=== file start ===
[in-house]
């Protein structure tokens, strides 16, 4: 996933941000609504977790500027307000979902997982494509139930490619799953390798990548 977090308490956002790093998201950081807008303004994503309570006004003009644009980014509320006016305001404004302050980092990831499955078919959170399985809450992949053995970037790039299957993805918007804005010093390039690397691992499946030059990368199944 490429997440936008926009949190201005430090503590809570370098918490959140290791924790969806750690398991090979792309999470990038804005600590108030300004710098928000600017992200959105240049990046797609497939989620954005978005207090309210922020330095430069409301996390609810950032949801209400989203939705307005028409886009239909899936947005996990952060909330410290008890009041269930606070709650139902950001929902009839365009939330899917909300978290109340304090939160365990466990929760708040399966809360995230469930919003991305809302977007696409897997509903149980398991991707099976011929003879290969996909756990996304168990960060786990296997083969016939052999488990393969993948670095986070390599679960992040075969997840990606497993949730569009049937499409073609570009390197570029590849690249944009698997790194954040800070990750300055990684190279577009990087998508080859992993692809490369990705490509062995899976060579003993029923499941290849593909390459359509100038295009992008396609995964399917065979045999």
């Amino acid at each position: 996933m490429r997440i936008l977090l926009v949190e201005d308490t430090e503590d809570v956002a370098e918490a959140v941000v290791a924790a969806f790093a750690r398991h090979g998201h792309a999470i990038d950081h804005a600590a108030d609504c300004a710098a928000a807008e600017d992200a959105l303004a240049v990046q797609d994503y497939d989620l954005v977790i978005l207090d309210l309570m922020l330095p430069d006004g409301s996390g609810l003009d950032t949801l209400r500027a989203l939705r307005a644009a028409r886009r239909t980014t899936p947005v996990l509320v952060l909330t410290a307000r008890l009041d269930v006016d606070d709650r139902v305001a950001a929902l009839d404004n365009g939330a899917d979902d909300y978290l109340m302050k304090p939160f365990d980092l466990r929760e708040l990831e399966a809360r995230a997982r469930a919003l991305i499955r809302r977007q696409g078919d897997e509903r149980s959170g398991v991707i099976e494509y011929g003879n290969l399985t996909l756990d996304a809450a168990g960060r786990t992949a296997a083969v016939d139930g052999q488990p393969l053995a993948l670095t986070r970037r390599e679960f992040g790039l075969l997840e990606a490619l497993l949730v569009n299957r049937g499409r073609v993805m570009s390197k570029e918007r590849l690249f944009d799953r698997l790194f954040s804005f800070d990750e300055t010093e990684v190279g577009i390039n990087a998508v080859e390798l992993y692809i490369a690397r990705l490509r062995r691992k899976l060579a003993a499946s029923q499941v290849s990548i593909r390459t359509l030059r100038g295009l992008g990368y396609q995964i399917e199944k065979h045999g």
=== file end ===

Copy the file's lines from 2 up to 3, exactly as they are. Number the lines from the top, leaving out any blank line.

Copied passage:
């Protein structure tokens, strides 16, 4: 996933941000609504977790500027307000979902997982494509139930490619799953390798990548 977090308490956002790093998201950081807008303004994503309570006004003009644009980014509320006016305001404004302050980092990831499955078919959170399985809450992949053995970037790039299957993805918007804005010093390039690397691992499946030059990368199944 490429997440936008926009949190201005430090503590809570370098918490959140290791924790969806750690398991090979792309999470990038804005600590108030300004710098928000600017992200959105240049990046797609497939989620954005978005207090309210922020330095430069409301996390609810950032949801209400989203939705307005028409886009239909899936947005996990952060909330410290008890009041269930606070709650139902950001929902009839365009939330899917909300978290109340304090939160365990466990929760708040399966809360995230469930919003991305809302977007696409897997509903149980398991991707099976011929003879290969996909756990996304168990960060786990296997083969016939052999488990393969993948670095986070390599679960992040075969997840990606497993949730569009049937499409073609570009390197570029590849690249944009698997790194954040800070990750300055990684190279577009990087998508080859992993692809490369990705490509062995899976060579003993029923499941290849593909390459359509100038295009992008396609995964399917065979045999």
């Amino acid at each position: 996933m490429r997440i936008l977090l926009v949190e201005d308490t430090e503590d809570v956002a370098e918490a959140v941000v290791a924790a969806f790093a750690r398991h090979g998201h792309a999470i990038d950081h804005a600590a108030d609504c300004a710098a928000a807008e600017d992200a959105l303004a240049v990046q797609d994503y497939d989620l954005v977790i978005l207090d309210l309570m922020l330095p430069d006004g409301s996390g609810l003009d950032t949801l209400r500027a989203l939705r307005a644009a028409r886009r239909t980014t899936p947005v996990l509320v952060l909330t410290a307000r008890l009041d269930v006016d606070d709650r139902v305001a950001a929902l009839d404004n365009g939330a899917d979902d909300y978290l109340m302050k304090p939160f365990d980092l466990r929760e708040l990831e399966a809360r995230a997982r469930a919003l991305i499955r809302r977007q696409g078919d897997e509903r149980s959170g398991v991707i099976e494509y011929g003879n290969l399985t996909l756990d996304a809450a168990g960060r786990t992949a296997a083969v016939d139930g052999q488990p393969l053995a993948l670095t986070r970037r390599e679960f992040g790039l075969l997840e990606a490619l497993l949730v569009n299957r049937g499409r073609v993805m570009s390197k570029e918007r590849l690249f944009d799953r698997l790194f954040s804005f800070d990750e300055t010093e990684v190279g577009i390039n990087a998508v080859e390798l992993y692809i490369a690397r990705l490509r062995r691992k899976l060579a003993a499946s029923q499941v290849s990548i593909r390459t359509l030059r100038g295009l992008g990368y396609q995964i399917e199944k065979h045999g």